but i don't wanna study 

What Classic Movie Are You?
personality tests by similarminds.com

at first i got 'wuthering heights' but i thought that was lame so i changed some answers and voila! yup, i'm a cheater.

punk rock university for rural ontarians. 

I'm supposed to be studying right now, but I just received an interesting link in my email which I thought I'd share with you all. I'm going to write a real entry about it in a couple of days but for now I'll just let you see it for yourself.


ok fine then 

since all the cool kids seem to be doing it, we're going to play this 'ask three questions' game too. so here's your chance to get to know the girls at digitaldownpour a little better. want to know why allie went nuts at the digital downpour party? always wondered if mira is secretly a karaoke genius disguised as a terrible singer? want to know the secret incredients to our 'drink of death'? sure you do. just ask us each three questions in the comments and we will answer shortly.


The digitaldownpour Guide to Writing Papers 

Many of our loyal readers are probably writing papers at this time. Myself included. I have taken it upon myself to help you in your struggle by telling you all the things that I do to help me write a paper.

1. A given: do not start paper until 1 day prior to the due date.

2. Make sure that day is a Sunday during exams, when no computer labs are open, save the PC lab in the Loyola library where you are only supposed to work for 30 minutes or less.

3. Check your email. Write emails. Your friends and family need to hear from you at this time. Your sister is dying to know if it was, indeed, a chick or a dude that you saw on the bus this morning.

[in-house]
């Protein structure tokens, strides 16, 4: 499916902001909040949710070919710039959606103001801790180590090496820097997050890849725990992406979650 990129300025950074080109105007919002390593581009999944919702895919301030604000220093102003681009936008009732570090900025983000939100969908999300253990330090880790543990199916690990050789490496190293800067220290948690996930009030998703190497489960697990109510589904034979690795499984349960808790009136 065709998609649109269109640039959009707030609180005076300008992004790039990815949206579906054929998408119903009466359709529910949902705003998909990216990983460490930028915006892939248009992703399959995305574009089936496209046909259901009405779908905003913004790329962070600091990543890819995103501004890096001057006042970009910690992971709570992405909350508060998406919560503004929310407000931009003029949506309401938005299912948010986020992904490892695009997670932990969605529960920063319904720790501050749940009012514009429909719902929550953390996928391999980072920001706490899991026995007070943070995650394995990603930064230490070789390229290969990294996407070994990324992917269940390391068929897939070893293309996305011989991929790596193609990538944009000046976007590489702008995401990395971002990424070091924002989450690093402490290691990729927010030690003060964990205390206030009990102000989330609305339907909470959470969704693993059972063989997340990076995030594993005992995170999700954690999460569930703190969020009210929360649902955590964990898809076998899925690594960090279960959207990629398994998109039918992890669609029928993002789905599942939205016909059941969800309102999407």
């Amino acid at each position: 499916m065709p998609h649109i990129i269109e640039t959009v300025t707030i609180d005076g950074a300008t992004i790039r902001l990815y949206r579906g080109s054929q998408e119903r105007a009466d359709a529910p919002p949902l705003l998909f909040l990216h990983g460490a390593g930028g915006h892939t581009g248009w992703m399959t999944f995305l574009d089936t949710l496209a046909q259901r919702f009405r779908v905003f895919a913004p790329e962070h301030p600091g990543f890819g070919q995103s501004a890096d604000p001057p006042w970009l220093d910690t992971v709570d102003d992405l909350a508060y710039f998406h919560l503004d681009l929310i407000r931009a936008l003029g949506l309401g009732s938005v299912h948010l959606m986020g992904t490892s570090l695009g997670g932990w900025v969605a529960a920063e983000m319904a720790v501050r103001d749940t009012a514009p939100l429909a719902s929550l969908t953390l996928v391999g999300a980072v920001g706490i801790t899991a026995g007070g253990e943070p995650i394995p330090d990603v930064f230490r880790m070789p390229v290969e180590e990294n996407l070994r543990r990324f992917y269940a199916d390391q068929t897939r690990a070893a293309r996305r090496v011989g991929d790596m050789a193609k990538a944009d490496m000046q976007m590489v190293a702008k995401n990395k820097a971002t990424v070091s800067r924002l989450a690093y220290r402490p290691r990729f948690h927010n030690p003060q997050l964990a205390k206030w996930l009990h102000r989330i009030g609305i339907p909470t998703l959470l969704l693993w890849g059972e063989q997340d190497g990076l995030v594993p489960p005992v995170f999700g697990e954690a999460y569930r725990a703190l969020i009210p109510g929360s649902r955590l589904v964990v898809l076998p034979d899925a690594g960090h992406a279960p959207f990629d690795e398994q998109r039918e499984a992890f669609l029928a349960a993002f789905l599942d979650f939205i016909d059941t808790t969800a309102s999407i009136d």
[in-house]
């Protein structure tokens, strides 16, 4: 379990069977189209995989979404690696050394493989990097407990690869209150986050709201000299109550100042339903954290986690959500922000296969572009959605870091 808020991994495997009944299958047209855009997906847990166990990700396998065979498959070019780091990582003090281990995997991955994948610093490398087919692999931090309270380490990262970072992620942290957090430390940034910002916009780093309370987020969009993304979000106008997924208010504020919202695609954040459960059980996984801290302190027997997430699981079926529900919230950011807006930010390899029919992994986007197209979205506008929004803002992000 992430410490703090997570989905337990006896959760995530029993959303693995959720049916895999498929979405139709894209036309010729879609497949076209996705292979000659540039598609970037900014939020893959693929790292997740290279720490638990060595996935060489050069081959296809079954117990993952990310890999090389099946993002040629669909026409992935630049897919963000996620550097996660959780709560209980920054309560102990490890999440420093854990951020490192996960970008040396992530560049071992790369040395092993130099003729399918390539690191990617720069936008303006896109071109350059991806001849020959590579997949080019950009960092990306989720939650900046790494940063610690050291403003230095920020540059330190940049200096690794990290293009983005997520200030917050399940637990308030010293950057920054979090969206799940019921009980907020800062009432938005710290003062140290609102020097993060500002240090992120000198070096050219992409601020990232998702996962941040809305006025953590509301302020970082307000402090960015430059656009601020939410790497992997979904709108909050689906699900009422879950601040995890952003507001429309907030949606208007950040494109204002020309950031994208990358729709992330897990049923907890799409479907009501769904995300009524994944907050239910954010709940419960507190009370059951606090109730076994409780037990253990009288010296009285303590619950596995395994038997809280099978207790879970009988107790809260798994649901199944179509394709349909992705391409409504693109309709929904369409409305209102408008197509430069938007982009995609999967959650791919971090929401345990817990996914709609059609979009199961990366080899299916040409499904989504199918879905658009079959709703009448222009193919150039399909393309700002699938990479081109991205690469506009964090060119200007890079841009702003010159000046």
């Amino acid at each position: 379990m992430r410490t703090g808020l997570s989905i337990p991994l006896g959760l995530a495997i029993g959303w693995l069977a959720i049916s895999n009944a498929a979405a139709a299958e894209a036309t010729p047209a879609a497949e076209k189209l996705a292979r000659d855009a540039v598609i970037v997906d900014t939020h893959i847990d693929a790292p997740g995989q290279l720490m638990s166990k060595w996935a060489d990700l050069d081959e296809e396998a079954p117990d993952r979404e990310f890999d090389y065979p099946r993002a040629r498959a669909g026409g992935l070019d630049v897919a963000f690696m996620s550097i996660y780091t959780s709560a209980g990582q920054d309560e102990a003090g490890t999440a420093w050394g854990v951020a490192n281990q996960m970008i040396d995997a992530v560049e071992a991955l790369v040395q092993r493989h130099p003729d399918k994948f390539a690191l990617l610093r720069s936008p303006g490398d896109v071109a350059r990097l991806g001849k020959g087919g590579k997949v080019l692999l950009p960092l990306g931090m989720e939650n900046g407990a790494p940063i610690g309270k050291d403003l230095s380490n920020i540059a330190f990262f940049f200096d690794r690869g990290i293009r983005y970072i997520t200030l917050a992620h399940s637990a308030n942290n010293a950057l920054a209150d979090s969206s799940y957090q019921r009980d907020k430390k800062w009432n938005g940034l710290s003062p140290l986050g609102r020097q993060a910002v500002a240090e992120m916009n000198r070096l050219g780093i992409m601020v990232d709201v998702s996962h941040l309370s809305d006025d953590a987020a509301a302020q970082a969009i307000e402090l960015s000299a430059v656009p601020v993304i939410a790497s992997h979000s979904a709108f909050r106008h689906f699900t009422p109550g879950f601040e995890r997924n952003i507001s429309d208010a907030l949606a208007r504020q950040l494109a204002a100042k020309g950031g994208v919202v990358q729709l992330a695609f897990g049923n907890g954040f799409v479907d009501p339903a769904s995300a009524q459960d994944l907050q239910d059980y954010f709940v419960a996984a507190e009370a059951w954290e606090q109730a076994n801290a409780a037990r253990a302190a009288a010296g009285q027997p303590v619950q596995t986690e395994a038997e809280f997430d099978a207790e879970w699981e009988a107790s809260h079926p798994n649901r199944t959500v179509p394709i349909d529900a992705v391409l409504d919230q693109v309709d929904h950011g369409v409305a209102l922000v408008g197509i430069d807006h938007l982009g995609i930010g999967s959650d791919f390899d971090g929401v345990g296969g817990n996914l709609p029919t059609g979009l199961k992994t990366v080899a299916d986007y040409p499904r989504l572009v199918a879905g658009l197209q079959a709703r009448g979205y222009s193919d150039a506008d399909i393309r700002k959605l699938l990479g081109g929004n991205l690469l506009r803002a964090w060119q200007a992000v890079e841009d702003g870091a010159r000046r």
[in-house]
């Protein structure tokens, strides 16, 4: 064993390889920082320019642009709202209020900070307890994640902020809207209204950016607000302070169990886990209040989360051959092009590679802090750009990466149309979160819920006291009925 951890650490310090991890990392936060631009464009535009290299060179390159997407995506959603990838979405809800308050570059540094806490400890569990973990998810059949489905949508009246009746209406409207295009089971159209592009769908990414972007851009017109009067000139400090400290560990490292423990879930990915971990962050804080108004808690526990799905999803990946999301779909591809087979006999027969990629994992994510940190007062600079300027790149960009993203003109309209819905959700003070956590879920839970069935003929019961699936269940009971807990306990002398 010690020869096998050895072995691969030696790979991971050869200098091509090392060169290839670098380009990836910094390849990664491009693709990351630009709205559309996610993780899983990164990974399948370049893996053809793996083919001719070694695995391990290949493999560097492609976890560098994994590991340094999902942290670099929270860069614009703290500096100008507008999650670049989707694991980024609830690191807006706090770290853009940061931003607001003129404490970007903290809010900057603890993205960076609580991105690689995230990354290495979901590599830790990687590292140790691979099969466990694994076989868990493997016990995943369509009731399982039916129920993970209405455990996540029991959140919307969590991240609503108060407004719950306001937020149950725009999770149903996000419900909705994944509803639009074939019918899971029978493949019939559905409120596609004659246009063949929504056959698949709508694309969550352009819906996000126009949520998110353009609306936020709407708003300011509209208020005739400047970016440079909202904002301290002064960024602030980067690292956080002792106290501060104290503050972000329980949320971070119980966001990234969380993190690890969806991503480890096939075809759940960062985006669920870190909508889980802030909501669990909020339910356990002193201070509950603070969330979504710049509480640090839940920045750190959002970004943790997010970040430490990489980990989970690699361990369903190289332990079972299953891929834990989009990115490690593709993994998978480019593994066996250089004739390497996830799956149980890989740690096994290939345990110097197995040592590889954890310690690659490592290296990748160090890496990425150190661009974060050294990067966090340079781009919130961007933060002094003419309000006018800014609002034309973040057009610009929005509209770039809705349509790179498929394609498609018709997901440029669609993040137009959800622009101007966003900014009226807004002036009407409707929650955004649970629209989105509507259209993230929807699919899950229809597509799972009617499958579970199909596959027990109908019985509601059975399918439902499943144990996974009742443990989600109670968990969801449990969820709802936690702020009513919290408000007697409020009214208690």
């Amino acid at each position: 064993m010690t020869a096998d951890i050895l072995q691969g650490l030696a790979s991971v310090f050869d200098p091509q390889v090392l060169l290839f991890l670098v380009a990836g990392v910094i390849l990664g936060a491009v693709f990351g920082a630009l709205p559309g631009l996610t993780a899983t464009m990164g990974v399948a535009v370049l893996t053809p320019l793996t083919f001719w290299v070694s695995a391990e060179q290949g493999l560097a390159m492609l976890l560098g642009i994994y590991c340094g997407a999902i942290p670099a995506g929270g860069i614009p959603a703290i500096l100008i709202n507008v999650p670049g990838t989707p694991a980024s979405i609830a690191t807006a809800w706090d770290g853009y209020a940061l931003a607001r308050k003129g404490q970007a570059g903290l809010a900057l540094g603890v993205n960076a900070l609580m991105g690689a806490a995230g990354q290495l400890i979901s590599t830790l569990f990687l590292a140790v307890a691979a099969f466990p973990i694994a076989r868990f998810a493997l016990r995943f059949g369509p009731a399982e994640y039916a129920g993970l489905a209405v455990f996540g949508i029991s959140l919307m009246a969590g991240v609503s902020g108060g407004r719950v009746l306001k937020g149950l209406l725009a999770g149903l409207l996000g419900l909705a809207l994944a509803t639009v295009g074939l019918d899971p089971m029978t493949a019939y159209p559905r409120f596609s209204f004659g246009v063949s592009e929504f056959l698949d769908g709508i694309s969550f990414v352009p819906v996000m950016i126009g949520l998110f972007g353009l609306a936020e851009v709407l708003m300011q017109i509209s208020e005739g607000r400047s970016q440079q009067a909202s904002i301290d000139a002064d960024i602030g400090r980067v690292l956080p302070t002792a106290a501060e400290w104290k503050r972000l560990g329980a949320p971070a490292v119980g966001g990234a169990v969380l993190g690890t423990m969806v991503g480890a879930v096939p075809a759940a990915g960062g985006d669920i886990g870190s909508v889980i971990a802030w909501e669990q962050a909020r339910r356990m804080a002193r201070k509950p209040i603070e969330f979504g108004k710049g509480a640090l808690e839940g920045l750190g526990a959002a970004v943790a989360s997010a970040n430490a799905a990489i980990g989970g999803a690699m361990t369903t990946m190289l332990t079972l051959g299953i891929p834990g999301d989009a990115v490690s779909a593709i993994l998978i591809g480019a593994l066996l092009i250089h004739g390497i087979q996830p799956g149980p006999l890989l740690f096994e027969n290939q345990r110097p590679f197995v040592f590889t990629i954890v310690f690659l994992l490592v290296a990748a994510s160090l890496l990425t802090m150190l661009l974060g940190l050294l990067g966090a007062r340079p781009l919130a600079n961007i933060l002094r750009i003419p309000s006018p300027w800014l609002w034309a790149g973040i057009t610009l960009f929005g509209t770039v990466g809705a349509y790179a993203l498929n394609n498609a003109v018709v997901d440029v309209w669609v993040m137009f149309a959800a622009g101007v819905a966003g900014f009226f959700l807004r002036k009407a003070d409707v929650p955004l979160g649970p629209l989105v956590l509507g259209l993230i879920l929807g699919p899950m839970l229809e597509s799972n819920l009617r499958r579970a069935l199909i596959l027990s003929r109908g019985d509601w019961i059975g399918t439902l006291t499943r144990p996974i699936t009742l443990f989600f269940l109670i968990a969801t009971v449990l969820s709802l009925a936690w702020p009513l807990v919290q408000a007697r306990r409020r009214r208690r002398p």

4. Check your email every five minutes while writing the paper. Your prof may be writing to tell you that you have an extension.

5. Read the buddyhead rules of rock and the buddyhead rules for audiences of rock. They are both very old and somewhat out of date, not to mention that you have read them before, but who knows, they might contain some helpful insight into your topic. (especially if it is sociology!)

6. Check all of the weblogs that are linked to digitaldownpour several times. Reload digitaldownpour every five minutes, after checking your email. Don't be afraid to leave extra-long comments on them about the dream you had last night, or why you don't like holding hands.

7. Take off your watch and shoes, and eat a banana muffin. You deserve it.

8. Try writing a blog entry. It will be productive in the long run.


this is wack 

ok so I know i already put a link to these videos in an earlier post, but I don't think anyone actually read our blog back then. plus this video may just be the most wack thing ever.


bloggers gone wild: the video 

new and improved!
but still a little rough. click here.

thanks to jer for the space.


digital booze 

see more digital downpour party photos here.

emily said something funny (this is not even a worthwhile post.) 

"Let's just hope the dandylions didn't have pesticides on them."


say what? 

here are some memorable quotes from friday's coms party. most of them are allie's cause she is hilarious.

"Oh, yea, I out crazied them good!"
- allie, on outcrazying the crazy people in the park.

"I tought I was just drunk."
- allie, on why she didn't notice that her glasses were covered in muck.

"Joffe's downstairs flirting with that band....Yea he's networking"
-em, on where joffe is.

"I want to call digital downpour!"
- allie, flustered that she didn't have the number for our blog.

photos and bloggers gone wild video coming soon!



From the first day of blogging with Allie, I knew I was in for one wild ride. But just how wild, I could never have guessed. The endless giggling over whether to call our new web journal ‘a streetcar named blog’ or ‘blogcicle’ pretty much set the tone for the rest of the semester. But soon, we sobered up long enough to stumble upon a book of Haiku lying by my computer, page 14-

Winter downpour,
even the monkey
needs a raincoat.

-and our much loved home away from home, digital downpour, was born.